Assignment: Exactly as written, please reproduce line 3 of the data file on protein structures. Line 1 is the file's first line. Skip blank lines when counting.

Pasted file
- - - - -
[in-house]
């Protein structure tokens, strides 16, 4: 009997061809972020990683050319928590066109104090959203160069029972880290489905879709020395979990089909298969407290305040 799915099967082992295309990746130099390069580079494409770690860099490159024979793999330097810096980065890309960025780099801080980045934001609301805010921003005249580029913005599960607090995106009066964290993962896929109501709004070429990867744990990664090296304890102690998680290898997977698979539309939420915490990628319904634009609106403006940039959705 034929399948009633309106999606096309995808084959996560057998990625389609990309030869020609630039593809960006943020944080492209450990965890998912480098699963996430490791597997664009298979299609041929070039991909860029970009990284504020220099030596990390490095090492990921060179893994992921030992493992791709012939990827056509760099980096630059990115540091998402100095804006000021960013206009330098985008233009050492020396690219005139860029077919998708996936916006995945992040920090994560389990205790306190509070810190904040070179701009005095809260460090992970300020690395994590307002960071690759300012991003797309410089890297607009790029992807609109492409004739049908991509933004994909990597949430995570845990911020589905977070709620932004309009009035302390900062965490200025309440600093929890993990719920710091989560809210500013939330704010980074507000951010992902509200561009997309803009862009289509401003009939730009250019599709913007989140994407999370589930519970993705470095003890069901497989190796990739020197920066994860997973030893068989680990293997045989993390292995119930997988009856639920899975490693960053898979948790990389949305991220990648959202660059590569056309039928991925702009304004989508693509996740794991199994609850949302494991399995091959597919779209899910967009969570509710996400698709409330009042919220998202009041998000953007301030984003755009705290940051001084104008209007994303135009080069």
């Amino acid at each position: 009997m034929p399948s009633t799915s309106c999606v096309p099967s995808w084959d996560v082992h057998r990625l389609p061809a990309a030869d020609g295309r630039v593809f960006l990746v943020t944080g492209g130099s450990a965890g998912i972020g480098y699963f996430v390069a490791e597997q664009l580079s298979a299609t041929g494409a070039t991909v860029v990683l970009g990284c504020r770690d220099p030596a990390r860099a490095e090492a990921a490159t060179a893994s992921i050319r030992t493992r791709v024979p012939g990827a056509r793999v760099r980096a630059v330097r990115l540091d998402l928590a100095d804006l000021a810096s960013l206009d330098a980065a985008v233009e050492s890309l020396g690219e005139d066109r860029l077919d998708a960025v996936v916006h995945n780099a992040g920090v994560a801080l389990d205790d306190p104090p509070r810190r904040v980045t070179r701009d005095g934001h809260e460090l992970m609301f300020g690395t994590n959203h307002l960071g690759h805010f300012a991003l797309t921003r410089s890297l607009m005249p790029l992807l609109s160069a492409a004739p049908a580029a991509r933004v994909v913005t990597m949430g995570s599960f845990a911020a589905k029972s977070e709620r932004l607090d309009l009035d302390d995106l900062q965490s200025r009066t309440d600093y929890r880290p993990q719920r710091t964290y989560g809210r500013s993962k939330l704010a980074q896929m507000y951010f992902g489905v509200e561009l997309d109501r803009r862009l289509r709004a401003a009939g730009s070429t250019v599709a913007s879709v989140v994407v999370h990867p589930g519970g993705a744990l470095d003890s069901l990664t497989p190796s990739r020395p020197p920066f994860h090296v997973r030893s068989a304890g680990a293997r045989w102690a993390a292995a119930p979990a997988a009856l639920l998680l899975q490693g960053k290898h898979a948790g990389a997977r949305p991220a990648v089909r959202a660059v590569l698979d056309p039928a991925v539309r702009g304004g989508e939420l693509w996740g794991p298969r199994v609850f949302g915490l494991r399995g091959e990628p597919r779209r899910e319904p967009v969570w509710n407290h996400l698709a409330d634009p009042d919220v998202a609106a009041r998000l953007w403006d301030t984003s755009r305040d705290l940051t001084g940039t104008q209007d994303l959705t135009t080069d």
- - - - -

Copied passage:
């Amino acid at each position: 009997m034929p399948s009633t799915s309106c999606v096309p099967s995808w084959d996560v082992h057998r990625l389609p061809a990309a030869d020609g295309r630039v593809f960006l990746v943020t944080g492209g130099s450990a965890g998912i972020g480098y699963f996430v390069a490791e597997q664009l580079s298979a299609t041929g494409a070039t991909v860029v990683l970009g990284c504020r770690d220099p030596a990390r860099a490095e090492a990921a490159t060179a893994s992921i050319r030992t493992r791709v024979p012939g990827a056509r793999v760099r980096a630059v330097r990115l540091d998402l928590a100095d804006l000021a810096s960013l206009d330098a980065a985008v233009e050492s890309l020396g690219e005139d066109r860029l077919d998708a960025v996936v916006h995945n780099a992040g920090v994560a801080l389990d205790d306190p104090p509070r810190r904040v980045t070179r701009d005095g934001h809260e460090l992970m609301f300020g690395t994590n959203h307002l960071g690759h805010f300012a991003l797309t921003r410089s890297l607009m005249p790029l992807l609109s160069a492409a004739p049908a580029a991509r933004v994909v913005t990597m949430g995570s599960f845990a911020a589905k029972s977070e709620r932004l607090d309009l009035d302390d995106l900062q965490s200025r009066t309440d600093y929890r880290p993990q719920r710091t964290y989560g809210r500013s993962k939330l704010a980074q896929m507000y951010f992902g489905v509200e561009l997309d109501r803009r862009l289509r709004a401003a009939g730009s070429t250019v599709a913007s879709v989140v994407v999370h990867p589930g519970g993705a744990l470095d003890s069901l990664t497989p190796s990739r020395p020197p920066f994860h090296v997973r030893s068989a304890g680990a293997r045989w102690a993390a292995a119930p979990a997988a009856l639920l998680l899975q490693g960053k290898h898979a948790g990389a997977r949305p991220a990648v089909r959202a660059v590569l698979d056309p039928a991925v539309r702009g304004g989508e939420l693509w996740g794991p298969r199994v609850f949302g915490l494991r399995g091959e990628p597919r779209r899910e319904p967009v969570w509710n407290h996400l698709a409330d634009p009042d919220v998202a609106a009041r998000l953007w403006d301030t984003s755009r305040d705290l940051t001084g940039t104008q209007d994303l959705t135009t080069d």